Two out of five Japanese donburi restaurants tested by the Taipei Department of Health — which sell bowls of rice with meat, seafood or other toppings — failed health inspections due to high levels of coliform bacteria and other contaminants found in served food, the department said yesterday.
An investigative report published on Oct. 25 by Chinese-language Next Magazine said that sashimi or raw mixed seafood donburi sold at five chain restaurants was tested to contain high levels of coliform bacteria, such as E coli, and Staphylococcus aureus, which can cause food poisoning and are indicators of poor sanitation.
In response to the report, the department sent inspectors to the five stores to collect samples for examination and released the results yesterday.
Products from two stores contained more coliform bacteria than the most probable number per gram (MPN/g) allowed by regulations.
The “value seafood bowl (超值海鮮丼)” sold at Yasaka Don’s (八?丼屋) ATT4FUN shopping center outlet in Xinyi District (信義) and the “luxury seafood bowl (豪華海景丼)” sold at Sushi Express’ Kangning Street branch both failed the inspections.
Food and Drug Division head Wang Ming-li (王明理) said the two stores would be fined between NT$30,000 and NT$3 million (US$998 to US$99,895) if they do not improve their hygiene and fail reinspection.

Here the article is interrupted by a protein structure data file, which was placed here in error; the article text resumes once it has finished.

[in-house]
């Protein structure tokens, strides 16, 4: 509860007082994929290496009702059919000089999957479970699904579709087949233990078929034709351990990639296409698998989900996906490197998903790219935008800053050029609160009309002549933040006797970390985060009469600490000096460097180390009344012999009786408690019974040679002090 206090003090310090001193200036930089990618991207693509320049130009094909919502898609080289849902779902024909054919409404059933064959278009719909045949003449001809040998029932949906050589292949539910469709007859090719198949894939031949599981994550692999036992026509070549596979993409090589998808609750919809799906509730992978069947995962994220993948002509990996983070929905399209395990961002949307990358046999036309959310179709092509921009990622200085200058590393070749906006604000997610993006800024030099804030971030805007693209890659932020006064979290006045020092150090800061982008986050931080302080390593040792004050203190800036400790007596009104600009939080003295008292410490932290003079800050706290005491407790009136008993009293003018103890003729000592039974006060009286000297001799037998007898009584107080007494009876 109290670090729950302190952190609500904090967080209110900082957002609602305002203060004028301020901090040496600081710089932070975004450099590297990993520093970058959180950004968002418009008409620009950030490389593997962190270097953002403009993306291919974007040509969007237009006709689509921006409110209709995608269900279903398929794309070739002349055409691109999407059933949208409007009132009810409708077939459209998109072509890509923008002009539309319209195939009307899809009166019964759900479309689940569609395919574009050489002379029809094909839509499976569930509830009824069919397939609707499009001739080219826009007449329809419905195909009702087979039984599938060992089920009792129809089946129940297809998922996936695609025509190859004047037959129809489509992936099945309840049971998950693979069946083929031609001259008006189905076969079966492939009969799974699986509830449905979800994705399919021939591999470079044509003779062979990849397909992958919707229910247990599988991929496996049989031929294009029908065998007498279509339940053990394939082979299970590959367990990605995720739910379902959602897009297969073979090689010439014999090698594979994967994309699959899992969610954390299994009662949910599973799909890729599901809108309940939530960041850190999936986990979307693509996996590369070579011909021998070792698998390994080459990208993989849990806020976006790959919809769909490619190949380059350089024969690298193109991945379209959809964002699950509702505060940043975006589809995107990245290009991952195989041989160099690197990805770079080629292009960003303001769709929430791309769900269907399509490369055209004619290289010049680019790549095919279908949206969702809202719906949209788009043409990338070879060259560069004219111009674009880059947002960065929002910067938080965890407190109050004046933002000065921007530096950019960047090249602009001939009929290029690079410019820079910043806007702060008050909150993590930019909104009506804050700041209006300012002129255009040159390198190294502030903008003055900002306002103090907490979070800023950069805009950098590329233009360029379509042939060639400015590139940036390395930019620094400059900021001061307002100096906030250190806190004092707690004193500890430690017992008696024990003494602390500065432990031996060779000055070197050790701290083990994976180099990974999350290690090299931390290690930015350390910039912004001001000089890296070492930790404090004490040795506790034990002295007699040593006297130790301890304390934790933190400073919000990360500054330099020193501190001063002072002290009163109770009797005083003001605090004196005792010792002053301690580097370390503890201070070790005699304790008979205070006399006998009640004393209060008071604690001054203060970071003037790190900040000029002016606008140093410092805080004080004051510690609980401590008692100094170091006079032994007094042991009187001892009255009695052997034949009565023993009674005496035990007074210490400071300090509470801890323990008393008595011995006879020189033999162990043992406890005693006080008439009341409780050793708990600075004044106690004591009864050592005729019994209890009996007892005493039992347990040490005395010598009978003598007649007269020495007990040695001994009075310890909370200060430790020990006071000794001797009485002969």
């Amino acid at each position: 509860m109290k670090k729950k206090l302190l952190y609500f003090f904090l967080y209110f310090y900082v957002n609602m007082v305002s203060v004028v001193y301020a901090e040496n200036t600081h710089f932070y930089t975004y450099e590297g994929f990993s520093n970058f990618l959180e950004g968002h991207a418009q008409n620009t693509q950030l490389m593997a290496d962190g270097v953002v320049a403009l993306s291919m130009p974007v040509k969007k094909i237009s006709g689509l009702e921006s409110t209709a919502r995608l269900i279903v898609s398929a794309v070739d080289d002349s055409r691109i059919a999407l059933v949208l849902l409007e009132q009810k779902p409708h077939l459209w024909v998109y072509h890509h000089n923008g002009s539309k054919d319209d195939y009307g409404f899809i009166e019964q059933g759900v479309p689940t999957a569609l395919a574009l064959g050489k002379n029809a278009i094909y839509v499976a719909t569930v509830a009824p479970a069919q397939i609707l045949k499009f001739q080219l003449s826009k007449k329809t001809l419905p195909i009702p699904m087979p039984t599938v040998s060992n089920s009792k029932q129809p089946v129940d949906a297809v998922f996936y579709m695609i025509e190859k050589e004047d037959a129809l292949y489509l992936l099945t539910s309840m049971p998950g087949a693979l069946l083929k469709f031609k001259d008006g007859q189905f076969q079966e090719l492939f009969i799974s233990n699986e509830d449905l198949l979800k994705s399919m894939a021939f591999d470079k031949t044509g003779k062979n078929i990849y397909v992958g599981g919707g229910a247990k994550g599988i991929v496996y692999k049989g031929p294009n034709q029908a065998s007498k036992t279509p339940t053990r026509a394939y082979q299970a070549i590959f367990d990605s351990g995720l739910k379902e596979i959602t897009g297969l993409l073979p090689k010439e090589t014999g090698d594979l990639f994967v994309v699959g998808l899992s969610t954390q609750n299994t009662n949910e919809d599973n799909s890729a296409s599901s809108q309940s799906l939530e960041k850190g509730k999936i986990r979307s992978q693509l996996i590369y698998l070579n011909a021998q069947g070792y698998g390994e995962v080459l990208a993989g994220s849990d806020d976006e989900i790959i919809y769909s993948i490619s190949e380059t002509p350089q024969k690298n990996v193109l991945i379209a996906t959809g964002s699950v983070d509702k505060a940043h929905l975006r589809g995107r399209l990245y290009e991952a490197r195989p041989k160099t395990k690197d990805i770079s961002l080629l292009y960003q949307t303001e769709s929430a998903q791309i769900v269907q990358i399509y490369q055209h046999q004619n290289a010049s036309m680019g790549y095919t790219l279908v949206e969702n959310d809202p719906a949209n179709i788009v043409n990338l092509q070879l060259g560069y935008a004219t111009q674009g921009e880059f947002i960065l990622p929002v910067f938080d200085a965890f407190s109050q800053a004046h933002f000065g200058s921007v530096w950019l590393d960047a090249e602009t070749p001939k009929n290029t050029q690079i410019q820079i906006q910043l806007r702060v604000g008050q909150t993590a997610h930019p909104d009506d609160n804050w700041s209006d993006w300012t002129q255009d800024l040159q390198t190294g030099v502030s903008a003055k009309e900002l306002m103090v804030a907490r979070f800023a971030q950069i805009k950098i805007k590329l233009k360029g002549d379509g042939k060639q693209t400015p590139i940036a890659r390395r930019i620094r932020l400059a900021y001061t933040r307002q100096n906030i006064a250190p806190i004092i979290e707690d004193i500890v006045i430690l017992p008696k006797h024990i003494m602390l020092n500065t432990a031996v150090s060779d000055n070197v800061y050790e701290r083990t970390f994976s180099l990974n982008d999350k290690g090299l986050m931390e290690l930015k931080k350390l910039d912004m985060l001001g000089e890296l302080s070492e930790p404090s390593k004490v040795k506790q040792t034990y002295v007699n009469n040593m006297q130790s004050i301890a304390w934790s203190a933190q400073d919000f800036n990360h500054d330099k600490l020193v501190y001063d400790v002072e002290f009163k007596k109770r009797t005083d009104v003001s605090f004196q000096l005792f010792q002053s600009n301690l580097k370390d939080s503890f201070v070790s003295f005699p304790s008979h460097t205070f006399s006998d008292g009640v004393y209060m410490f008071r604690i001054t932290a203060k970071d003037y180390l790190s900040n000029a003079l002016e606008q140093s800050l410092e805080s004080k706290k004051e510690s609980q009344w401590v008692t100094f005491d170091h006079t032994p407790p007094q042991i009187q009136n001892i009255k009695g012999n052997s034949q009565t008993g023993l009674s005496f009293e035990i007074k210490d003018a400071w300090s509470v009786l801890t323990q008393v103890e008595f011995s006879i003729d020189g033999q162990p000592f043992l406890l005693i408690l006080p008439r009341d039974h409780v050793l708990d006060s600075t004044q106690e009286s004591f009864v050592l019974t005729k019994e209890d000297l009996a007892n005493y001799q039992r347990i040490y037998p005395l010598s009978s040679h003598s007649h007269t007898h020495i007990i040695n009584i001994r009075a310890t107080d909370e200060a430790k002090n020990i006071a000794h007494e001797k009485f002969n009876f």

All the samples were collected according to standard procedures, including measuring temperature changes and making sure the product does not get contaminated before testing, she said, adding that the department did not detect Staphylococcus aureus in any of the products.
Meanwhile, the department also reported that seven out of 15 false-eyelash glues it tested failed inspections.
Three products displayed exaggerated claims, while three other products were mislabeled and one was found to contain high levels of formaldehyde residue, violating the regulations.
Wang said that a sample of eyelash glue product EX53 taken from cosmetic chain 86 Shop’s Zhongxiao W Road branch was found to contain 83.7 parts per million (ppm) formaldehyde residue, exceeding the regulatory limit of 75ppm.
The department has reported the case to the Taoyuan District Prosecutors’ Office for further investigation, it said, adding that the responsible company is registered in Taoyuan.
Long-term exposure to formaldehyde vapor can cause immediate irritation of the mucous membranes, including in the eyes, nose and upper respiratory tract, and trigger allergic reactions or skin lesions, Wang said.
The health department urged consumers to watch out for exaggerated claims and check product labels for detailed information in Chinese characters when purchasing cosmetics and beauty products.
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